“The answer to “what if this fails” is easy. You shut it down. The answer to “what if this succeeds” is much harder. Especially when you’re not willing to walk away from your main job. And I wasn’t.” – Mike Monteiro, Everything dies, Sometimes they die well
I write and speak about side projects because I believe they are often the most realistic way for many of us to realize our product dreams. However this post talks of a problem we rarely hear voiced. We obsess over failure; build strategies to limit the damage when it happens; sometimes even glorify it. Most of us are so happy to discover that someone wants to buy our thing that we don’t consider at all what happens if this thing really takes off.
It might be that you achieve great success in terms of numbers of sales and users, but you are not making enough money to leave the day job or cut down the consultancy work. I wrote about this in my book when discussing the transition between client work and a product.
“If the issue is that despite a growing customer base you are finding that the product does not bring in enough revenue to be treated as a first class citizen then this would be a good time to start assessing why. Are you pricing it too cheaply? Are you reliant on an expensive service? Are you attracting a type of customer who needs a lot of handholding and so you find that most of the time you should be spending on developing the product is being burned up just doing support? Identifying these problems early on gives you a chance to fix them before they become a bigger issue.” – The Profitable Side Project Handbook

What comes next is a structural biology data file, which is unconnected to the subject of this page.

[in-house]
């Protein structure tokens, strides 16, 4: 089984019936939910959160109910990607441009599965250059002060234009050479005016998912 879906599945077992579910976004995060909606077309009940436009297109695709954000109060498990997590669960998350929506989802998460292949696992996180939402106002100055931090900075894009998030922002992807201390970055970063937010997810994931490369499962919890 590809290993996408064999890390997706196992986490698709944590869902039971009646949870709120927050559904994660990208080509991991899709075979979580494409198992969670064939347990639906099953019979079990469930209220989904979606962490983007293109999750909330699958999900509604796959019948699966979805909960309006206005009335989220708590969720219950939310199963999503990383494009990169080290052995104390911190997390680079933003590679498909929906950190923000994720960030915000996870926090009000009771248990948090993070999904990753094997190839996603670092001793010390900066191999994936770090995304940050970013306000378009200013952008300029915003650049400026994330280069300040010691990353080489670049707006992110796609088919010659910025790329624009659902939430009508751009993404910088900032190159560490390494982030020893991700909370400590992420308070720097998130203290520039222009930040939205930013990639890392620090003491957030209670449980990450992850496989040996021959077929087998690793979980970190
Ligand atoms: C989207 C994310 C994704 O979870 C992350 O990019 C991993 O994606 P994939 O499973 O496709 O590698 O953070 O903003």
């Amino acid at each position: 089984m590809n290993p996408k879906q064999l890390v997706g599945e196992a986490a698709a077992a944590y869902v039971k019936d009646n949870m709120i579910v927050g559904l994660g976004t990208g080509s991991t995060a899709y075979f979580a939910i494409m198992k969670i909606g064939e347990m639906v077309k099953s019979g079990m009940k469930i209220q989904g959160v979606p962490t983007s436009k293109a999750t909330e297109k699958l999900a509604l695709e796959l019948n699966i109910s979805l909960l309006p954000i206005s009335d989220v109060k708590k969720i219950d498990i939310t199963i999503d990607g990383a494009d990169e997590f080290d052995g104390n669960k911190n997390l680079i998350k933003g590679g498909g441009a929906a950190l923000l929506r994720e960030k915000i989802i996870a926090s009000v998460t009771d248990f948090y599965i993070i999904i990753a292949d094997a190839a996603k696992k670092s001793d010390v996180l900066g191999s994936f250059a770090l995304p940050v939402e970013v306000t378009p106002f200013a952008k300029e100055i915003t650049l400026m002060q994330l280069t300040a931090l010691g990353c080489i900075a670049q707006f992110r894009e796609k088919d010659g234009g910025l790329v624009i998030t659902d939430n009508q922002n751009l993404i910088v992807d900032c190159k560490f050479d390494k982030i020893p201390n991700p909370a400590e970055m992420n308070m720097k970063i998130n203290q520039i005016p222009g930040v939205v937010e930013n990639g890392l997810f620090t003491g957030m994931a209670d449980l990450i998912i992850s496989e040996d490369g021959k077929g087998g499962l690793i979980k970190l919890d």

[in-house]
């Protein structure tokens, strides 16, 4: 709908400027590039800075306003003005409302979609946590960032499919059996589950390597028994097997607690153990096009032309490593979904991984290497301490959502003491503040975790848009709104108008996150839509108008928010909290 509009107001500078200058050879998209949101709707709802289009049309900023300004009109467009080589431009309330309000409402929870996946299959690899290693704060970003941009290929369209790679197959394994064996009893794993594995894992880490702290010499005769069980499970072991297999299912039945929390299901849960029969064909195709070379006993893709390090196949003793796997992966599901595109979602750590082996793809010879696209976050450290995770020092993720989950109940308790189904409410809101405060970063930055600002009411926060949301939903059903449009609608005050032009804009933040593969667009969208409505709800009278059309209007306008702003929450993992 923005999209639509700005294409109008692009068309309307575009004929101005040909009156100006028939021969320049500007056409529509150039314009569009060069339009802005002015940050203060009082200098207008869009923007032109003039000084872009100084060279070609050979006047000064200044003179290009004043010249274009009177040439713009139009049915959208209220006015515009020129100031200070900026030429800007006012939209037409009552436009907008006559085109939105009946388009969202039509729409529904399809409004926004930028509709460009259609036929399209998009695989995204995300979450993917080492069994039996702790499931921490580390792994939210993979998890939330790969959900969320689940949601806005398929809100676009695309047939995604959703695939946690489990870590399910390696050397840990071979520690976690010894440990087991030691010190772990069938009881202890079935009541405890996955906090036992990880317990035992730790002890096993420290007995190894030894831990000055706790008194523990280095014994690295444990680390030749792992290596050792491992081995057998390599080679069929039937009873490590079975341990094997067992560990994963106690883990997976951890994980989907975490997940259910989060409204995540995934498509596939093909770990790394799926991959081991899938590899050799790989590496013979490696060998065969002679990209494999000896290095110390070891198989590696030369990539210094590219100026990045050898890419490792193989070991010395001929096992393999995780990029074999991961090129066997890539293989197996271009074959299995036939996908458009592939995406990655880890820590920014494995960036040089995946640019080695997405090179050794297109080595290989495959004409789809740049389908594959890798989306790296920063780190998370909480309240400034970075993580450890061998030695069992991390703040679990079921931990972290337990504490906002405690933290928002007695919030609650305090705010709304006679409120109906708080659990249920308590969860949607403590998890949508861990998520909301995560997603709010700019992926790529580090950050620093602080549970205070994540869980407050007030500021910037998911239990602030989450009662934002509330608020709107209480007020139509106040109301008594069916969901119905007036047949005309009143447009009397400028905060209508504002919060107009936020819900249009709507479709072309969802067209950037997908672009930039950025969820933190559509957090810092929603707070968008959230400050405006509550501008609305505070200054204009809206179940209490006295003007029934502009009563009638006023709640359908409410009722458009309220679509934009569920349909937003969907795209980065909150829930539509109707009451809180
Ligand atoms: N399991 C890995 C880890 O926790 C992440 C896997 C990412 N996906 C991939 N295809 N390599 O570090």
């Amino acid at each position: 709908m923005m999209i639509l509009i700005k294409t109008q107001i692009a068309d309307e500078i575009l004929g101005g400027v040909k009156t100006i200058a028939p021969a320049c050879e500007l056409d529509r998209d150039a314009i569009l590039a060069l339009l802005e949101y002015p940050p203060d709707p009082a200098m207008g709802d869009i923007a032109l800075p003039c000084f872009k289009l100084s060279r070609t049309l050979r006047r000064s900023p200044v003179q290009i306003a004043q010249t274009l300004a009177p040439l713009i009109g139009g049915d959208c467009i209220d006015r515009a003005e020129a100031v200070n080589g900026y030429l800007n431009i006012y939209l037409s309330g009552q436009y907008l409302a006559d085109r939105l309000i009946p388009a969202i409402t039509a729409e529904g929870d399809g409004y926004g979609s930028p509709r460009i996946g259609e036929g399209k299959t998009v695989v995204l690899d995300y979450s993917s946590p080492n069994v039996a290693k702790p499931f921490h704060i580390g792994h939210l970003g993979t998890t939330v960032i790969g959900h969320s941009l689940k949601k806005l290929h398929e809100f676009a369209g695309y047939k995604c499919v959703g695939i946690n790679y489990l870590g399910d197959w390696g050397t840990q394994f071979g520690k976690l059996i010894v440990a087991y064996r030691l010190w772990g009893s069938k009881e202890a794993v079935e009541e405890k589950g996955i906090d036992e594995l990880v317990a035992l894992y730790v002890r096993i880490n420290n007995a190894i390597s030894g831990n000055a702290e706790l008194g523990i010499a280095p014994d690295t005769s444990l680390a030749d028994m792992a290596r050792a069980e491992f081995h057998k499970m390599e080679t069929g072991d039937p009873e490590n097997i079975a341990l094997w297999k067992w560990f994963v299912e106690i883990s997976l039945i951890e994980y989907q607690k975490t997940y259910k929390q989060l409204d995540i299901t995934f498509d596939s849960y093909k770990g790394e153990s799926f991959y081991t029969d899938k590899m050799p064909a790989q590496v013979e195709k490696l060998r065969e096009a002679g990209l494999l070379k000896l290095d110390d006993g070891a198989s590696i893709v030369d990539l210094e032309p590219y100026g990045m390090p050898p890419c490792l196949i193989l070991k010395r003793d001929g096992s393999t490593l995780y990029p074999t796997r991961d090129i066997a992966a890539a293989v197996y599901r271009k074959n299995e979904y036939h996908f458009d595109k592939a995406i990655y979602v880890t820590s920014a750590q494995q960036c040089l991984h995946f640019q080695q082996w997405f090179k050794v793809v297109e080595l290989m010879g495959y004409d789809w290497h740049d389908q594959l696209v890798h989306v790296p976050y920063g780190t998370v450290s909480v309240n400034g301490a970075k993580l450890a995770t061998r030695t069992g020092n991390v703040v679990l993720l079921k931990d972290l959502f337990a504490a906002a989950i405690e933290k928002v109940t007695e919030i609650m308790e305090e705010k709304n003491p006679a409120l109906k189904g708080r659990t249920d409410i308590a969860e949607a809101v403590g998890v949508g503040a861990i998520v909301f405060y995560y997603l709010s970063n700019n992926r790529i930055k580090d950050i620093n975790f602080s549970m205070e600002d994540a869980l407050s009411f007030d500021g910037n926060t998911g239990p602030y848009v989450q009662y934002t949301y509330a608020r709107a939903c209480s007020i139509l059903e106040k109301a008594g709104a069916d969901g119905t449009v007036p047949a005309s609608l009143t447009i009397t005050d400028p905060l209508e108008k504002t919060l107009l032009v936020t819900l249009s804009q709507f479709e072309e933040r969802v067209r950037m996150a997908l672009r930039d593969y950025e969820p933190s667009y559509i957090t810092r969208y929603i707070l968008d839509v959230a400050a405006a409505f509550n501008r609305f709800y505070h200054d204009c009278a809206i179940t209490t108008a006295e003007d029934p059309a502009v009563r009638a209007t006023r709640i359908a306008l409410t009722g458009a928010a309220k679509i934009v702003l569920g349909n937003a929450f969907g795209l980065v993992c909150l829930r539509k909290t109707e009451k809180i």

It might be however, that like Mike Monteiro, you have no interest in this thing becoming all that you do, that all you ever wanted was a side project. What then? Mule Radio is the sort of product that can be closed or scaled back without damaging customers. I’m sure those people who hosted shows there will be sad that they need to find a new home, but ultimately a product like Mule Radio can be allowed to “die well”. Not all products are like that.
I’ve always felt a sense of responsibility to our customers, they use our product to provide a service to their clients. We have people with hundreds of Perch sites. I love the fact that we play a small part in the success of other small businesses and don’t take that responsibility lightly. Perhaps we are simply well-matched to the demands of this particular business, two people running a company and building a product that we are happy to live with for the long term.
It may seem wishful thinking to consider what happens if you succeed, but for a solo founder or tiny team getting from zero to “takes up all of your time” can happen relatively quickly. Make sure that possibility is something that matches not only your pricing model and product, but also you and what you want from the business, what you want for your life.